Chancellor Rishi Sunak has extended the government's jobs support scheme for businesses legally forced to close as a result of coronavirus restrictions over the next six months.
In a statement today (October 9) the chancellor said the its Job Support Scheme, announced last month to replace the furlough scheme, will see the government pay grants to cover two thirds of the salary of each employee off work for a minimum of seven consecutive days.
Eligible businesses will receive a grant of up to £2,100 a month per employee, with employers only required to cover the cost of NICS and pension contributions with no obligation to contribute towards wages. The extended scheme will begin on November 1.
Employers will only be eligible for the support grant whilst they are subject to restrictions forcing them to close their doors and payments will stop once these are lifted, however.
Mr Sunak said: "Throughout the crisis the driving force of our economic policy has not changed.
"I have always said that we will do whatever is necessary to protect jobs and livelihoods as the situation evolves.
"The expansion of the Job Support Scheme will provide a safety net for businesses across the UK who are required to temporarily close their doors, giving them the right support at the right time."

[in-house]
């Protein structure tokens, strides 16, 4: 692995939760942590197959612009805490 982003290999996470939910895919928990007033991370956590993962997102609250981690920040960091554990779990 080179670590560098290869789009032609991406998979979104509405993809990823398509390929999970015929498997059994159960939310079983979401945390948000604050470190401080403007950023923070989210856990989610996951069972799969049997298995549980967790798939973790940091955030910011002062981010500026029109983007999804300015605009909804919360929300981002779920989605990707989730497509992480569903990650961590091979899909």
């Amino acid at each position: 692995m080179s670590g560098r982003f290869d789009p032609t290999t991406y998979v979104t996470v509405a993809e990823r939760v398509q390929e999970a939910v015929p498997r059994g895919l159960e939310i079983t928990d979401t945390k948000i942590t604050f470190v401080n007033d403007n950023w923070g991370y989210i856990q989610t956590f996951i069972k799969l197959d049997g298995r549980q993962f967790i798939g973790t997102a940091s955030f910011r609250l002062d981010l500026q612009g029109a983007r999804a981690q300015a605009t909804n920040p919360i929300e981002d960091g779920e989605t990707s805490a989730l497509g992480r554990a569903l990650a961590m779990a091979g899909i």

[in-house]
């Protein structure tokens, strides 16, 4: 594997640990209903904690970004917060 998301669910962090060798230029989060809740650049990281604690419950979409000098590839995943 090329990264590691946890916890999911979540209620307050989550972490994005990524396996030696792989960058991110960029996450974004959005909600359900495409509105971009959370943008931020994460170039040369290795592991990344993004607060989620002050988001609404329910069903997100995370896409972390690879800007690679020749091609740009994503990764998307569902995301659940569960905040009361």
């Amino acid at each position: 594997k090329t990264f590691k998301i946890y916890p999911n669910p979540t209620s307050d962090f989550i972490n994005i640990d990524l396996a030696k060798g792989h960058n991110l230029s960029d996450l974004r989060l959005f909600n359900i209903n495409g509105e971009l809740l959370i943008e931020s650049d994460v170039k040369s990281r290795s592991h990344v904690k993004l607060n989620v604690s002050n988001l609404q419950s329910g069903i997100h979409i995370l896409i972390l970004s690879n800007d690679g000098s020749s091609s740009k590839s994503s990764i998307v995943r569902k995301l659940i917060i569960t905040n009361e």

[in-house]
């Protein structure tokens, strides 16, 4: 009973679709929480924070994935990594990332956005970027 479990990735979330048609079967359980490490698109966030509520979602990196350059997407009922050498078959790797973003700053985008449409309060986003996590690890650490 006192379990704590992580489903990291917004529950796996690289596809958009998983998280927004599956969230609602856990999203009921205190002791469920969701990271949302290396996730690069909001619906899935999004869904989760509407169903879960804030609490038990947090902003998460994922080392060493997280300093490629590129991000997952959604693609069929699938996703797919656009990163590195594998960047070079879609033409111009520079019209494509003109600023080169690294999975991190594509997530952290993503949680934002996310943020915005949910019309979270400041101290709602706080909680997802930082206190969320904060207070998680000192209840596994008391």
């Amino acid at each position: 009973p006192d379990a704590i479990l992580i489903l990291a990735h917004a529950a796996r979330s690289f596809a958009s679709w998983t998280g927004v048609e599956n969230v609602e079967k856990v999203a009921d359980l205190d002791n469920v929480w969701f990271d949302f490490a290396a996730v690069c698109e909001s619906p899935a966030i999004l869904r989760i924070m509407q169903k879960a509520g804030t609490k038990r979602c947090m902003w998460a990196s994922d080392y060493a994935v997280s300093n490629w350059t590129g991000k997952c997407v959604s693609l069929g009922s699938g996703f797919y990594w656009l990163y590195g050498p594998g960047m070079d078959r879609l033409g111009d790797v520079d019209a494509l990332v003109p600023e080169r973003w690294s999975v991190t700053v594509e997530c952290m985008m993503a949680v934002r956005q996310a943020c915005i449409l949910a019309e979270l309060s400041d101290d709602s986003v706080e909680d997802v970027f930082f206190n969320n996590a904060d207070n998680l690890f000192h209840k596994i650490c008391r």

Mr Sunak also today announced an increase in the value of cash grants paid to businesses in England required to close in local lockdowns, increasing the maximum amount from £1,500 every three weeks to £3,000 per month.
The extended jobs support scheme will be available throughout the UK and will run for six months from November, with the chancellor specifying a review point in January.
The government's original furlough support, in the form of the Coronavirus Job Retention Scheme, has been extended on a nationwide scale several times throughout the crisis, but is set to expire at the end of October, to be replaced by the jobs support scheme.
This scheme was announced as part of the government’s 'Winter Economy Plan' last month and will see the government contribute towards the wages of employees who are working fewer than normal hours due to decreased demand.
It will be only open to employees who work at least a third of their normal hours. These hours will be paid for by their employer, while the government and the employer will each pay a third of the remaining hours not worked.
That would mean an employee working 33 per cent of their usual hours would receive 77 per cent of their normal wages. It would mean businesses pay 55 per cent of those workers' regular salaries.
The level of grant will be calculated based on employee’s usual salary, capped at £697.92 a month, and firms will not be allowed to make staff redundant while they are on the scheme.
In line with the rest of the scheme, support payments will be made to businesses in arrears and a HM Revenue & Customs service will be available from early December.